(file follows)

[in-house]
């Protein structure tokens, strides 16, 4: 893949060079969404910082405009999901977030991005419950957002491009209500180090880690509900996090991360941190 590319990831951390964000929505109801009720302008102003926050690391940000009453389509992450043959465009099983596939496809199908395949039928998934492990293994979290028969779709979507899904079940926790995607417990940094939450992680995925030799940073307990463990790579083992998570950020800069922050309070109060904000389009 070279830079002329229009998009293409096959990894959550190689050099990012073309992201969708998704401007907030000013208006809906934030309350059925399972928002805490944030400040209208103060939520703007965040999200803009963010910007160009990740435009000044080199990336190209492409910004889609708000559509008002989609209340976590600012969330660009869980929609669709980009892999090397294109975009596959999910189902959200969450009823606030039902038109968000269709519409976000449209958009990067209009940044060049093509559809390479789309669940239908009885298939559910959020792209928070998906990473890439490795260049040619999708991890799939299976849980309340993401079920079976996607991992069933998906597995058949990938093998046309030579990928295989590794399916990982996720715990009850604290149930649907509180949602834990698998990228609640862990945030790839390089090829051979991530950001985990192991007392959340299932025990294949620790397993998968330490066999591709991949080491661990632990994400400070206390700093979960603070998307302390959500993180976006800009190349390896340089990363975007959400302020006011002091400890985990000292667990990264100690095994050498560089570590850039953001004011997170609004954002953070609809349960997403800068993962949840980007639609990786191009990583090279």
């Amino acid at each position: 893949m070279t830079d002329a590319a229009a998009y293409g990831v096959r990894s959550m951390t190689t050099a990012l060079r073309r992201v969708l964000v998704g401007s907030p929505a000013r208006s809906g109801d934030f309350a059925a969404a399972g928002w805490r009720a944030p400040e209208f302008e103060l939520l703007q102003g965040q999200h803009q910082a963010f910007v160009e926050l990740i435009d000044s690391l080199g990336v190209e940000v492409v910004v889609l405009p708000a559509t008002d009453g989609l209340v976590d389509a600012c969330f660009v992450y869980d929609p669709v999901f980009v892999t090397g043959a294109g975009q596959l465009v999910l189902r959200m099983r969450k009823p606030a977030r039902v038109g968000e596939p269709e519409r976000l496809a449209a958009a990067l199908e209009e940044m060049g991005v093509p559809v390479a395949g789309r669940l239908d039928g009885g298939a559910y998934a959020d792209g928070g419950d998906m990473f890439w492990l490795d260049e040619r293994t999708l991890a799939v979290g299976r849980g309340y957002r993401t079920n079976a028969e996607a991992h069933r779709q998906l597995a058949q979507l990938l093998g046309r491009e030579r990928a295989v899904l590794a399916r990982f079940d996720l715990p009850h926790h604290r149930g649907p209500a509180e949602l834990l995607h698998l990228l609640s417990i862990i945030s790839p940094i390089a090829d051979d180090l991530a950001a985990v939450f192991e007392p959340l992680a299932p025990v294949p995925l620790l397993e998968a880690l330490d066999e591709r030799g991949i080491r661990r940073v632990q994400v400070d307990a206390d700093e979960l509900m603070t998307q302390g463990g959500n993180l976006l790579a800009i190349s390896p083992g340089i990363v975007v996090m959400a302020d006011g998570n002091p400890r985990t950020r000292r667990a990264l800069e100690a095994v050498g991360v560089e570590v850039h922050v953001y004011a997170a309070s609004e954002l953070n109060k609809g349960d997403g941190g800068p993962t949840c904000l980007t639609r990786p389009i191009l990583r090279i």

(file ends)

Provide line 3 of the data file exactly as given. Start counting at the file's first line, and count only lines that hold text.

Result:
């Amino acid at each position: 893949m070279t830079d002329a590319a229009a998009y293409g990831v096959r990894s959550m951390t190689t050099a990012l060079r073309r992201v969708l964000v998704g401007s907030p929505a000013r208006s809906g109801d934030f309350a059925a969404a399972g928002w805490r009720a944030p400040e209208f302008e103060l939520l703007q102003g965040q999200h803009q910082a963010f910007v160009e926050l990740i435009d000044s690391l080199g990336v190209e940000v492409v910004v889609l405009p708000a559509t008002d009453g989609l209340v976590d389509a600012c969330f660009v992450y869980d929609p669709v999901f980009v892999t090397g043959a294109g975009q596959l465009v999910l189902r959200m099983r969450k009823p606030a977030r039902v038109g968000e596939p269709e519409r976000l496809a449209a958009a990067l199908e209009e940044m060049g991005v093509p559809v390479a395949g789309r669940l239908d039928g009885g298939a559910y998934a959020d792209g928070g419950d998906m990473f890439w492990l490795d260049e040619r293994t999708l991890a799939v979290g299976r849980g309340y957002r993401t079920n079976a028969e996607a991992h069933r779709q998906l597995a058949q979507l990938l093998g046309r491009e030579r990928a295989v899904l590794a399916r990982f079940d996720l715990p009850h926790h604290r149930g649907p209500a509180e949602l834990l995607h698998l990228l609640s417990i862990i945030s790839p940094i390089a090829d051979d180090l991530a950001a985990v939450f192991e007392p959340l992680a299932p025990v294949p995925l620790l397993e998968a880690l330490d066999e591709r030799g991949i080491r661990r940073v632990q994400v400070d307990a206390d700093e979960l509900m603070t998307q302390g463990g959500n993180l976006l790579a800009i190349s390896p083992g340089i990363v975007v996090m959400a302020d006011g998570n002091p400890r985990t950020r000292r667990a990264l800069e100690a095994v050498g991360v560089e570590v850039h922050v953001y004011a997170a309070s609004e954002l953070n109060k609809g349960d997403g941190g800068p993962t949840c904000l980007t639609r990786p389009i191009l990583r090279i």